Can a new starter blow tail light fuses? (1999 Buick LeSabre)


  1. Could a new starter be causing my tail light fuses to blow?
  2. How dangerous is it to replace a 10 amp fuse with a 15 amp?

Full story:
I had my starter replaced last week, and shortly afterwards I noticed that my tail lights were out. Turns out the fuse for the tail lights is blowing every time I start the car. My mechanic said the tail lights aren’t connected to the starter, so that shouldn’t be causing the problem, but I wanted a second opinion. He repaired the blown fuse by replacing the 10 amp fuse with a 15 amp. The lights now work, but I’m reading a lot online that says that’s dangerous, so now I’m a bit nervous. Any advice would be appreciated!

When the ignition is turned to the start position, all circuits that aren’t required to start the engine are turned off.

Including the taillights.

You’ll notice this with lights on the instrument cluster.

They remain on until the ignition is turned to start.


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It is never a good idea to change fuses to a higher than specified rating. If fuses are blowing with proper fuses there is a problem that needs to be fixed.


A 10 amp circuit uses wires with diameters that can safely handle 10 amps without over heating and starting a car fire. If those wires are carrying more than 10 amps … well, you get the idea … not something you want to fool around with.

It’s possible of course the 10 amp fuses that were blowing out were all faulty. Vendors sometimes obtain a whole batch of faulty parts. I had a problem like this with light bulbs for a dome light. The only solution was was purchase the light bulb from a different vendor. You might try replacing the 15 amp with a 10 amp fuse obtained from a different vendor.

I can’t think of any reason why the starter would affect the tail lights. But such a thing might be possible, for example if the starter were faulty – shorted windings etc – and so it was drawing more current than it should. That could blow a fuse, and if that circuit was also involved with the tail lights, they wouldn’t work then either. Usually only the “start” signal to the starter is fused. That’s the signal that goes to 12 volts only when the key is in “start”. The main battery power to the starter uses so much current it can’t be fused.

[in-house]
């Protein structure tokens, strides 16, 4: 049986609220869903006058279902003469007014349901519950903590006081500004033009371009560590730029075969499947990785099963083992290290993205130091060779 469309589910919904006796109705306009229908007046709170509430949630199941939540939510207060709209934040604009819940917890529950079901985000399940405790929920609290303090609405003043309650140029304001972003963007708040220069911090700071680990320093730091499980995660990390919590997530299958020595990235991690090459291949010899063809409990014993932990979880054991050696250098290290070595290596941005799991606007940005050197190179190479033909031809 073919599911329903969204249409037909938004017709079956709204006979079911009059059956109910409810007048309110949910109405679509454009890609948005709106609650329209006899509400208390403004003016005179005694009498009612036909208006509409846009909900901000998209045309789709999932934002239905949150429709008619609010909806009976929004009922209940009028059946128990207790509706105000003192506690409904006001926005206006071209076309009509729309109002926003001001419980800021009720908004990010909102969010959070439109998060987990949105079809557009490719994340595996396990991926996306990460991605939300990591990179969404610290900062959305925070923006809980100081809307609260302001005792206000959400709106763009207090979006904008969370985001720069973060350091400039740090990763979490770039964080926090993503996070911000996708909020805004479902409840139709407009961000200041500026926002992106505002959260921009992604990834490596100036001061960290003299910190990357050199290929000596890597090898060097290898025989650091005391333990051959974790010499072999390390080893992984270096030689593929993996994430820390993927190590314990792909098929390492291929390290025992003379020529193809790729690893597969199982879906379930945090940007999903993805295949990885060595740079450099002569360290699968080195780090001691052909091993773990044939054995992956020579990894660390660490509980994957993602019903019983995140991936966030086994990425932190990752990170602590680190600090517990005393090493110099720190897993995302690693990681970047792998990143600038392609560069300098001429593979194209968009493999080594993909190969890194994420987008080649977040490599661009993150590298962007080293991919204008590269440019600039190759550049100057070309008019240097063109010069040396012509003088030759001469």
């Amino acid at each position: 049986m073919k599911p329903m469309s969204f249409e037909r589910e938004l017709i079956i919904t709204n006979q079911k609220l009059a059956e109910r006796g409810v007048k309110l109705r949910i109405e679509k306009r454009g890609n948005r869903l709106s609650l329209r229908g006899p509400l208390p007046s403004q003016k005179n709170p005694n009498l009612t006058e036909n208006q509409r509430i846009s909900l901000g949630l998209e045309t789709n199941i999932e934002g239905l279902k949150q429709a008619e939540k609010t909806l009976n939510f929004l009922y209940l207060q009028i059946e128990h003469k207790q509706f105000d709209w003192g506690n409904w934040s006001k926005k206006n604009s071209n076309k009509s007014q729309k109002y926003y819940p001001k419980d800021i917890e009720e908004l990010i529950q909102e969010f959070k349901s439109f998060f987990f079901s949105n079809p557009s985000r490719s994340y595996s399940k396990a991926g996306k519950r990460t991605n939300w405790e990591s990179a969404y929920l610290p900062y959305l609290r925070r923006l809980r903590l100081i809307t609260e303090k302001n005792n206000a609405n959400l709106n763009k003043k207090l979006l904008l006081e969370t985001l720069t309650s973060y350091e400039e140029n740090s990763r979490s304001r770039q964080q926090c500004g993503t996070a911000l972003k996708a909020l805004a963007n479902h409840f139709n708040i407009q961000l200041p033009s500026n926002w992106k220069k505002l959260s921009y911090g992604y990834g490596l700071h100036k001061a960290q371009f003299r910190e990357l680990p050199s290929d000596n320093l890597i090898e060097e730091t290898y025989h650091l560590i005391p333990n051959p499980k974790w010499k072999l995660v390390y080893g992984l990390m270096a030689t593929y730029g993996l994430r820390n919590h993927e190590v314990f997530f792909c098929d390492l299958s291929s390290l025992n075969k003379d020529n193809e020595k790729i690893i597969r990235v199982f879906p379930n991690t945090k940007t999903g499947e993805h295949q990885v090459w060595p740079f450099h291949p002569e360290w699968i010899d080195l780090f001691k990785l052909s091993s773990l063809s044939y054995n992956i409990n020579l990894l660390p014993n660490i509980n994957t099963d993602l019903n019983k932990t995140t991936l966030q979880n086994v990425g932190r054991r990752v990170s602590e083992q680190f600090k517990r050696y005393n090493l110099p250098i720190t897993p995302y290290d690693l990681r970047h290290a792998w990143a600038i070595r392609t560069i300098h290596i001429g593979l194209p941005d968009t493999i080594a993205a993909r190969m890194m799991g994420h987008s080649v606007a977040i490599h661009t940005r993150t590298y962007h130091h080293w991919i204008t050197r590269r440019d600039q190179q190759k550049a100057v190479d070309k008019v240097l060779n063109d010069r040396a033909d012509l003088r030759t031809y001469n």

Is it possible that this was happening before the starter was replaced and you just now noticed it ?

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It’s definitely possible. I just wanted to clear the starter as a possibility.

Thanks for this; I just replaced the 15 I had in there with another 10 I got from the mechanic, and that seems to be working. It’s a 22 year old car, so possible some of those spare fuses were just really old and breaking too easily.

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If it happens again, before replacing the fuse, check to see if the car will still crank after the tail-lights stop working. Would provide a clue.

Also make sure the tail-light ground is making good electrical contact with the chassis. An iffy ground back there can cause weird tail-light symptoms. I’ve had that problem myself on my Corolla. Look for a wire that goes from one or both of the tail-light fixtures to a chassis ground, in the trunk area.